1: What is teamworking and why does it matter?

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Teams are an important component of everyday life. If you are employed it is likely that you sit in some form of team; if you are studying you will at some point engage in teamwork for a particular project or activity; and in your leisure time you may play in a sports team or support at least one team. Teamworking is an activity that most of us engage in on a regular basis without even consciously thinking about it. Teams can be incredibly important to us on a human level and contribute to our identity, wellbeing, sense of belonging and community. Similarly, in the context of public services, teams are thought to be important in terms of driving organisational and system performance.

At present, local health and social care communities are under significant pressure as challenges arising from the impacts of austerity measures combine with greater citizen expectations, the vestiges of repeated reorganisations of different government agencies and functions and changes to balances of professional power. Government and non-government organisations alike are tasked with achieving the holy trinity of doing more with fewer resources and in a more joined-up and user-centric way. Dealing with complex and cross-cutting issues while there is such turbulence in the system is no easy thing to achieve, and many individuals and organisations have sought to identify the means through which to improve the performance of their organisations and also the broader systems in which they are embedded.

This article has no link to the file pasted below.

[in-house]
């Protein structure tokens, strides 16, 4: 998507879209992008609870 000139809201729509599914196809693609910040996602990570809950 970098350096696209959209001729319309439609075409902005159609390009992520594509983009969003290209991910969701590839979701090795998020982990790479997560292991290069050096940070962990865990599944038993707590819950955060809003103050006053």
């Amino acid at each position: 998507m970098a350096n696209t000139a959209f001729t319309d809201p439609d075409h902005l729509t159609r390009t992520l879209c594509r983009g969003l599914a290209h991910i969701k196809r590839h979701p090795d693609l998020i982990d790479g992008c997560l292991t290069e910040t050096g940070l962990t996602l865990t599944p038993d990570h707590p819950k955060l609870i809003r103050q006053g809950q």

At least part of the answer to this challenge is effective teamwork. As Glasby and Dickinson argue in the introductory book in this series (see Partnership working in health and social care, 2014a), it is not easy to make partnerships work.

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